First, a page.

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A path through the maze of resilience thinking

‘Resilience thinking’ has exploded in recent decades to become a sprawling discipline, complete with debates and inconsistencies, and literature to match. The idea that ecosystems should be made ‘resilient,’ or able to absorb disturbance and still bounce back, has gained traction in many policy circles, but there remains some disagreement about what the term means …

Survey shows Puget Sound residents prefer natural shorelines to armored ones

Report cover

By Jeff Rice, Puget Sound Institute Shoreline armoring not only damages the ecosystem, it may also impact our ‘sense of place’ and enjoyment of the environment, according to a 2019 report from Oregon State University. The report is based on surveys of both property owners and non-property owners in Puget Sound. More than 66% of …

‘Early migration gene’ tied to unique population of Chinook

Chinook salmon (Oncorhynchus tshawytscha) swimming upstream. Photo: Ingrid Taylar (CC BY-NC 2.0)

By Christopher Dunagan, Puget Sound Institute Recent studies have shown that Chinook salmon that spawn in the spring are genetically distinct from varieties that spawn during fall months. Experts are confronting the resulting ecological, social and legal implications of that finding. Each year, as the dark days of winter surrendered to the rebirth of spring, …

PSI study will look at potential of low-interest loans for armor removal

A bulkhead along the shores of Puget Sound. Photo by Christopher Dunagan.

There are more than 45,000 residential properties along Puget Sound’s shoreline. Of those, almost half have some form of environmentally damaging shoreline armoring. That makes private landowners a primary focus of state and federal armor removal efforts, but many landowners say they either lack funds or are unwilling to pay for sometimes costly beach restorations. …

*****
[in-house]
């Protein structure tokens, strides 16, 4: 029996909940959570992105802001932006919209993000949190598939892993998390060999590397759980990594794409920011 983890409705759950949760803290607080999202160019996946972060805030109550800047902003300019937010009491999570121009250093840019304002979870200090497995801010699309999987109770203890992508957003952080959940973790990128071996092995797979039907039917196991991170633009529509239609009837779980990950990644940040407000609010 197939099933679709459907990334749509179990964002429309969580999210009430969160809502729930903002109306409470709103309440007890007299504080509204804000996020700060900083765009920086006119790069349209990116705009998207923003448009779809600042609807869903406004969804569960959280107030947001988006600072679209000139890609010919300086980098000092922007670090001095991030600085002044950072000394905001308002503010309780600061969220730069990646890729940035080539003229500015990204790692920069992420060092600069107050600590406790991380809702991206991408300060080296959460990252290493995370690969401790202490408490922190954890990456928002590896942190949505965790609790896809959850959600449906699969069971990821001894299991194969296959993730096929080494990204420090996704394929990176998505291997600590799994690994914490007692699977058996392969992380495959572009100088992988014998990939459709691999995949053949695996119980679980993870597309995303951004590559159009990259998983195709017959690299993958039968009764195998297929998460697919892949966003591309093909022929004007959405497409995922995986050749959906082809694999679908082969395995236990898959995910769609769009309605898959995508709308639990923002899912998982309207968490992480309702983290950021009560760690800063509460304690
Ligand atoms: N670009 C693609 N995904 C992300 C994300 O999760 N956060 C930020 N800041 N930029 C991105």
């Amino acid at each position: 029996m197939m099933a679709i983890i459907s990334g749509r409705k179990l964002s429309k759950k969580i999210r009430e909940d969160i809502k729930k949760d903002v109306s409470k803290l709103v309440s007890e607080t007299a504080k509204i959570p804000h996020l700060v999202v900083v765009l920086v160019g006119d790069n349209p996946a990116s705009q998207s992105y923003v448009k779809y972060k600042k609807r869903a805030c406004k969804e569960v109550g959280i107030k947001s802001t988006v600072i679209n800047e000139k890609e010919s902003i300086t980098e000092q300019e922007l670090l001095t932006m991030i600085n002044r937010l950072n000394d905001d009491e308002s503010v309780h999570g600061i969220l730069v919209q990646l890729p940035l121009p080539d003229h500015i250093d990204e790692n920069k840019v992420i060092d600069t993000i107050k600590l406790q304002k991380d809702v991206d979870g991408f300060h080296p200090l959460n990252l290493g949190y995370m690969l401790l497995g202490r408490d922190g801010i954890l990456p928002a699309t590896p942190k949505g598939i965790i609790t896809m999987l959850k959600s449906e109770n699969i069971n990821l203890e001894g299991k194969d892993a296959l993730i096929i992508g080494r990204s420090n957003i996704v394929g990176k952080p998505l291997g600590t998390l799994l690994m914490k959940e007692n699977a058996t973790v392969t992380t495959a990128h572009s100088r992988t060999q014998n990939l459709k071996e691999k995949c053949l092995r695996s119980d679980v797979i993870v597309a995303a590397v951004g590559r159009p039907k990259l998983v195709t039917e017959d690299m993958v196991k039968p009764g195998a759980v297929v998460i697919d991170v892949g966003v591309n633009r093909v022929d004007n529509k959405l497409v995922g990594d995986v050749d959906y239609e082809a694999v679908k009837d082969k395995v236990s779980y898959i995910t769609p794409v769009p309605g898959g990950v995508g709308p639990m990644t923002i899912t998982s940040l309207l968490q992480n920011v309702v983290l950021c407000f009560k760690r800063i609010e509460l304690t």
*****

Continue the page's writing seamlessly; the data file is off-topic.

Are some streams in Puget Sound getting cleaner?

Benthic invertebrates range in size from those easily seen with the naked eye to those that cannot be spotted without the use of a microscope. Photo: Christopher Dunagan

Scientists are reporting some potentially good news about the health of Puget Sound’s streams. Ten years of data from 126 stream sites within King County have shown a slight improvement in water quality, according to the county’s Water and Land Resource Division. The study examined the variety of insects and other invertebrates that were collected …

Project seeks to “depave” Puget Sound

Image courtesy of depavepugetsound.org.

This is a guest blog from Partners in Puget Sound Recovery, an inter-agency group focused on strategies for stormwater mitigation, habitat protection and shellfish recovery in Puget Sound. Project Spotlight: Replicable Model for Depave and LID Retrofits Overview:  This project will conduct three depave and retrofit activities providing direct stormwater benefit to three communities resulting in …

Are the orcas starving? Scientists say it’s not that simple

A southern resident killer whale hunts a Chinook salmon. Photograph courtesy of NOAA.

The reported deaths this week of three more southern resident orcas have brought renewed urgency to efforts to save the critically endangered population of whales. Many scientists and policymakers are focusing on the orcas’ access to their main source of food, the Chinook salmon. Members of the orca population are appearing dangerously thin and malnourished. …